Now we'll be covering a lot of ground today, so buckle up. We're going to hear from several guests, including a utility, an academic, a consulting firm and some hard-to-abate industries. And we'll be covering the big themes that came out of CERAWeek, which provide insight into how different industries are approaching the low-carbon energy transition.

Lindsey Hall: Much of the week was focused on the energy transition. And not surprisingly, the messaging at CERAWeek was starkly different than what we tend to hear at climate-focused events like Climate Week NYC and COP28, where the focus has been around a need to urgently address the climate crisis. 

A lot of the discussion at CERAWeek was about the pace of the energy transition. The overarching message I heard was basically, "Slow down. Hold your horses. We can't force the energy transition to happen so rapidly, because the world needs to balance environmental or climate concerns with things like energy security, energy affordability and energy reliability." 

In other words, I heard repeatedly that you can't force developing nations to slow their growth or sacrifice economic prosperity in order to lower emissions. You can't make developing countries transition away from coal without an affordable alternative. You can't cut oil and gas out of the picture if there isn't a reliable alternative that can meet demand through a long, cold winter. We also heard that energy security is a matter of national security.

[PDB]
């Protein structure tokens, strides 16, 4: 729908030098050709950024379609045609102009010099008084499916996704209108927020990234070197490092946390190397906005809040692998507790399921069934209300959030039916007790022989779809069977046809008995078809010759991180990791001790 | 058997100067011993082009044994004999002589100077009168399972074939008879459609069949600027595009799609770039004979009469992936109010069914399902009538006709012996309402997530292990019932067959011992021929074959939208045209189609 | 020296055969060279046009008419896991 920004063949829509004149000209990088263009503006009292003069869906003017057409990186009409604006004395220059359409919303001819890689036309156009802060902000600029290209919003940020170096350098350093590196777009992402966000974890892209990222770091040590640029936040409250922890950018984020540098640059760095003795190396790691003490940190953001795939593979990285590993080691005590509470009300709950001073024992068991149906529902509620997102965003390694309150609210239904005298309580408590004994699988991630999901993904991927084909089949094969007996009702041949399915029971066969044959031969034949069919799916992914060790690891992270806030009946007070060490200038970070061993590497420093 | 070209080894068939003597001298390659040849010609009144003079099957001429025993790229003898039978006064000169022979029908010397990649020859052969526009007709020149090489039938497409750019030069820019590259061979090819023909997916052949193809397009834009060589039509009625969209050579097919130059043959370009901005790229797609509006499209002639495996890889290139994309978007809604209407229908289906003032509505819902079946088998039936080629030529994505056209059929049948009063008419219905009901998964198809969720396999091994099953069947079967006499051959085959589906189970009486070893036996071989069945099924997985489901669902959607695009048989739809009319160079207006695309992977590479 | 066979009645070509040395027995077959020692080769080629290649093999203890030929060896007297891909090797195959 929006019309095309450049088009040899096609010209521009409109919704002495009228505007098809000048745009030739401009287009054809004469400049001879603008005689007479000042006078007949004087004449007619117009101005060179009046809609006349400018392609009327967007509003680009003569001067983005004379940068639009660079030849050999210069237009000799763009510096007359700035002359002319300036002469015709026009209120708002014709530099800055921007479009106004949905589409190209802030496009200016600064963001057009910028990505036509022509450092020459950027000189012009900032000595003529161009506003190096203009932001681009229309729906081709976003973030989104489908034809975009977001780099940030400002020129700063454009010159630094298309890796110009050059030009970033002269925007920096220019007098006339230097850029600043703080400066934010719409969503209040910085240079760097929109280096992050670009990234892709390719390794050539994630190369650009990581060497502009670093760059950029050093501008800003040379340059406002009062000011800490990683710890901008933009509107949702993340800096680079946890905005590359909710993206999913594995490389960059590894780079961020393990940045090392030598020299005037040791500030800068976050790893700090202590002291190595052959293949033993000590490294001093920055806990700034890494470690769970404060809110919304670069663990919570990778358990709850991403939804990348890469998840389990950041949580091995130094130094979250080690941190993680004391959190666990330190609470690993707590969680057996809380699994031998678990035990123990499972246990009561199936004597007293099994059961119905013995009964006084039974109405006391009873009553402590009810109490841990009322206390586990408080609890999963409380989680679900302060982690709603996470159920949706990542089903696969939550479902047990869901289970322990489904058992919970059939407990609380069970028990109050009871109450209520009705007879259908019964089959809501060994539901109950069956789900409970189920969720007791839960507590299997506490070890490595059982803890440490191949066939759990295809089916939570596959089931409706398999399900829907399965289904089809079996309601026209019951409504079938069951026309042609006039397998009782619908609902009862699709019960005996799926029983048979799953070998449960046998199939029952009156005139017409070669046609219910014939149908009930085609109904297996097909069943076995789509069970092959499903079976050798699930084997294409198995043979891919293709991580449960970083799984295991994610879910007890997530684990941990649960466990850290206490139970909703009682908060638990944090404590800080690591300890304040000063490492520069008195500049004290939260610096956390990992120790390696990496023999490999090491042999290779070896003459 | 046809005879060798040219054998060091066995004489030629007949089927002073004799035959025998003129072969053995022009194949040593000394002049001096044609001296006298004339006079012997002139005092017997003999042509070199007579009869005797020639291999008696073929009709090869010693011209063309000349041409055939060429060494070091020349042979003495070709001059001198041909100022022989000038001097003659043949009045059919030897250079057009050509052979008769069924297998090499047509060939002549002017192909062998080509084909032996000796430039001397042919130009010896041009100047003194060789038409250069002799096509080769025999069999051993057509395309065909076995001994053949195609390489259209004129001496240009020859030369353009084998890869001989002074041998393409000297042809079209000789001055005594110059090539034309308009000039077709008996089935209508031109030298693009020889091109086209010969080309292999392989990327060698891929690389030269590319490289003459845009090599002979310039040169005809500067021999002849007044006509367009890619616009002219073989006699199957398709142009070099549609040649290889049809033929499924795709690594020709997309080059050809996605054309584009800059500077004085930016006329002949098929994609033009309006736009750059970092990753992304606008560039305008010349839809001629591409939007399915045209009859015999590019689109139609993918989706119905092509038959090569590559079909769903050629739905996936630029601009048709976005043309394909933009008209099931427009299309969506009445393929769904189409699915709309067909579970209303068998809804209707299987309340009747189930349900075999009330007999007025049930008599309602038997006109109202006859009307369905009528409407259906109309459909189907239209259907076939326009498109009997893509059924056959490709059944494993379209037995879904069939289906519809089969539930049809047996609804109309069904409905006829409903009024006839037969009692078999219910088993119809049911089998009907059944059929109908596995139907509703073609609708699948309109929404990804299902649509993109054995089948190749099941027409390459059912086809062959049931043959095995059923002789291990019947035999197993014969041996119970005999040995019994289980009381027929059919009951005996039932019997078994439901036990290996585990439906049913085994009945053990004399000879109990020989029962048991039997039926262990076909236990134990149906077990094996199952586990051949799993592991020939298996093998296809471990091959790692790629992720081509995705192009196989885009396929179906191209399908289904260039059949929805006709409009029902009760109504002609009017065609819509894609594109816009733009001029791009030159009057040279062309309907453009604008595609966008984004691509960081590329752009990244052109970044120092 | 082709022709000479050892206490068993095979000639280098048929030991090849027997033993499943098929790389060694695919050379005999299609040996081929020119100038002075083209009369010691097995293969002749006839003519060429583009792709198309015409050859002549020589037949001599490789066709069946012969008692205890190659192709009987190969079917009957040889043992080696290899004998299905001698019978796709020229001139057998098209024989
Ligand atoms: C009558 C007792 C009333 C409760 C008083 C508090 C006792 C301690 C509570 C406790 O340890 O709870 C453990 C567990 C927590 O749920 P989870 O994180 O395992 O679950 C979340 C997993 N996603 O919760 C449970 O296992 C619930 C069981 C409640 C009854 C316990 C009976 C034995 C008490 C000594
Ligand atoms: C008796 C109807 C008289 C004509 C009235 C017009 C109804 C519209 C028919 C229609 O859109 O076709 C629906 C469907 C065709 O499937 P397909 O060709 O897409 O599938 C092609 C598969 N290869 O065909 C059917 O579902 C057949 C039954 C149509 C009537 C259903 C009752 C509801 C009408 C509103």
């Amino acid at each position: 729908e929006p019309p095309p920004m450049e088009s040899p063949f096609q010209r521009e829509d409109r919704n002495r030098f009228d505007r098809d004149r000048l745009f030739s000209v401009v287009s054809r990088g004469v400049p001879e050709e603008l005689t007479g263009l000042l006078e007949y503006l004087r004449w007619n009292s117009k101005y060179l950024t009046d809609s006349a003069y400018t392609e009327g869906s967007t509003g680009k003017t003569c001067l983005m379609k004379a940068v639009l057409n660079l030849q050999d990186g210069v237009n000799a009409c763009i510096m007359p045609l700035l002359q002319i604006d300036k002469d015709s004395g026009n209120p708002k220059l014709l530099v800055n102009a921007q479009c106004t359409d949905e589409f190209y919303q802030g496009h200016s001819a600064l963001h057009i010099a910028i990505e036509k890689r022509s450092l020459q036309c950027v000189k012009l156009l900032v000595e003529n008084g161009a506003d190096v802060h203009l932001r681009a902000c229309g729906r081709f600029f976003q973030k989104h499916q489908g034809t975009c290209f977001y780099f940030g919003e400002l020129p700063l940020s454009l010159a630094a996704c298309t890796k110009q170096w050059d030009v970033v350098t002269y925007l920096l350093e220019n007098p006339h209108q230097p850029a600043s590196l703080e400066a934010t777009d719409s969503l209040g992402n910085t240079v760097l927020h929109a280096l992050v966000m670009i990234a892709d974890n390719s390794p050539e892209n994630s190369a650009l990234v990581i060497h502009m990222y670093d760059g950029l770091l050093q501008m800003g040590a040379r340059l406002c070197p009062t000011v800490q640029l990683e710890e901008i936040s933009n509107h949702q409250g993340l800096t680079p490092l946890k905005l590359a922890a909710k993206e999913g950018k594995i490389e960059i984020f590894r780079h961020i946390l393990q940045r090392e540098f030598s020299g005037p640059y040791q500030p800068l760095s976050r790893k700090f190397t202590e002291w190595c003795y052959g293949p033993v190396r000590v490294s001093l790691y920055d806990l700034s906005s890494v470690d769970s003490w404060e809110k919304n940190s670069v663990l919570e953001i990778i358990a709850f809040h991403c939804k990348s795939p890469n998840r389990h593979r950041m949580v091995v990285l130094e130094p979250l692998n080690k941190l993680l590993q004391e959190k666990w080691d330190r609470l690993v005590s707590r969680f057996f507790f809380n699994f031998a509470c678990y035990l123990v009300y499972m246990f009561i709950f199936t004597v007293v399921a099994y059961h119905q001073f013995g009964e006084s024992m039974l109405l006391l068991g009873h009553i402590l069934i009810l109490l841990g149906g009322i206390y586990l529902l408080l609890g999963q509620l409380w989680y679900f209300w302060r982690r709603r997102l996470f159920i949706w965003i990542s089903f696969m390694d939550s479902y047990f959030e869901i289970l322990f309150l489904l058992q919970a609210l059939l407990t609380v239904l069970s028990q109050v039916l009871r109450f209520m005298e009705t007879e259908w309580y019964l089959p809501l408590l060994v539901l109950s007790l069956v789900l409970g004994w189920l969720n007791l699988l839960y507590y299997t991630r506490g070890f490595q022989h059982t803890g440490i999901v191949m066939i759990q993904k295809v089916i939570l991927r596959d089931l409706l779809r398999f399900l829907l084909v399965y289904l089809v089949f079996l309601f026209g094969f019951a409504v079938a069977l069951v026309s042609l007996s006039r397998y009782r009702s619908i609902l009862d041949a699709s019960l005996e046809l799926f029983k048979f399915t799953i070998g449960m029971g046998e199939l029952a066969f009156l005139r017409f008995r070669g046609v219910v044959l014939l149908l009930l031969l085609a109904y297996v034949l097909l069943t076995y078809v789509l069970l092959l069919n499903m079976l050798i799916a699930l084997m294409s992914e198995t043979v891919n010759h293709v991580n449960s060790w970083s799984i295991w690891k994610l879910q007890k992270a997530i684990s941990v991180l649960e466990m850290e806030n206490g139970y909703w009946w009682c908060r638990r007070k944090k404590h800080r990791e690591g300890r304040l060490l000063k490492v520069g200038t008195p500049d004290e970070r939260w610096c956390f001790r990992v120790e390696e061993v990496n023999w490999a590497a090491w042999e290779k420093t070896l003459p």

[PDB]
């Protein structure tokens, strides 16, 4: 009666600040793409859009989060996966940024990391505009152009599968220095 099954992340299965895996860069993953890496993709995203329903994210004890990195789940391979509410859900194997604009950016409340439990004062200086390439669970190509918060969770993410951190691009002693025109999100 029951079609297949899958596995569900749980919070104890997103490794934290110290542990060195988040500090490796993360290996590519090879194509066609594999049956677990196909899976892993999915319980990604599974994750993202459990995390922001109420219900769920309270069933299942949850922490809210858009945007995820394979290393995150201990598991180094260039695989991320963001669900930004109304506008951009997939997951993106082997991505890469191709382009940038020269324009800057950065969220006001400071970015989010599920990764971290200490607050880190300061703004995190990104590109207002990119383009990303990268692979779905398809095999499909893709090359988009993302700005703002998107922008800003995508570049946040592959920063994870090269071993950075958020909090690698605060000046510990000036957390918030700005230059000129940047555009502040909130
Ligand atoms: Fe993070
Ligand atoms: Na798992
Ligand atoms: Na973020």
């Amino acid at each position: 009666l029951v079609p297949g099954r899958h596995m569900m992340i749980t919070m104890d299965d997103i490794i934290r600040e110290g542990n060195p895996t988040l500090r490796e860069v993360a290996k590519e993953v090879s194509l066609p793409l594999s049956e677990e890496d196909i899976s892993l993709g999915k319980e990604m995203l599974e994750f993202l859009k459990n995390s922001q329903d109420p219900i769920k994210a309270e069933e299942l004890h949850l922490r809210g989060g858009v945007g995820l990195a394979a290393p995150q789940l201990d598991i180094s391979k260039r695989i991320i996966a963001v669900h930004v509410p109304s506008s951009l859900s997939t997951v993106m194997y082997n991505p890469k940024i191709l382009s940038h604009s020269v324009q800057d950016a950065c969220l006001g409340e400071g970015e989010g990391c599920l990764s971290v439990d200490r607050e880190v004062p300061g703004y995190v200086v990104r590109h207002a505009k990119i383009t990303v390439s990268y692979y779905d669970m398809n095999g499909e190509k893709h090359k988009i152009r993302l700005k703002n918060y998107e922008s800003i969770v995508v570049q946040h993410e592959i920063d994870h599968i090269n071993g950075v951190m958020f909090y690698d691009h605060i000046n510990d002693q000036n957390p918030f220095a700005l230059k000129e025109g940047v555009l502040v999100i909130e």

And we heard again and again that the energy transition will look different in different parts of the world. I heard CEOs from many of the world's largest oil and gas companies position themselves as the voice of reality in the face of unrealistic expectations about the energy transition. I don't know about you, Esther, but I heard oil and gas execs used the word "pragmatic" a lot during the week to describe their approach to the energy transition.

Esther Whieldon: It's worth noting how the CEO of the world's largest oil and gas company, Saudi Arabian Oil Co., or Aramco, described the energy transition. He said the current transition strategy is "failing on most fronts." He called for a focus on reducing the emissions that come from hydrocarbons instead of the current focus on replacing hydrocarbons with alternatives, which he said are unaffordable for most people in the world. He called for the world to, "Abandon the fantasy of phasing out oil and gas and instead invest in them adequately, reflecting realistic demand assumptions." And in his view, peak oil and gas is unlikely for some time to come, let alone 2030.

Lindsey Hall: So this is very different messaging than we've been hearing at climate-focused events. And I think it's hard to argue with the idea that we need all of these things: affordability, access to energy, reliability, security. Yes, these are all important. But the science shows us that we don't have the luxury of time. We need to act with urgency. We need solutions that are all of the above.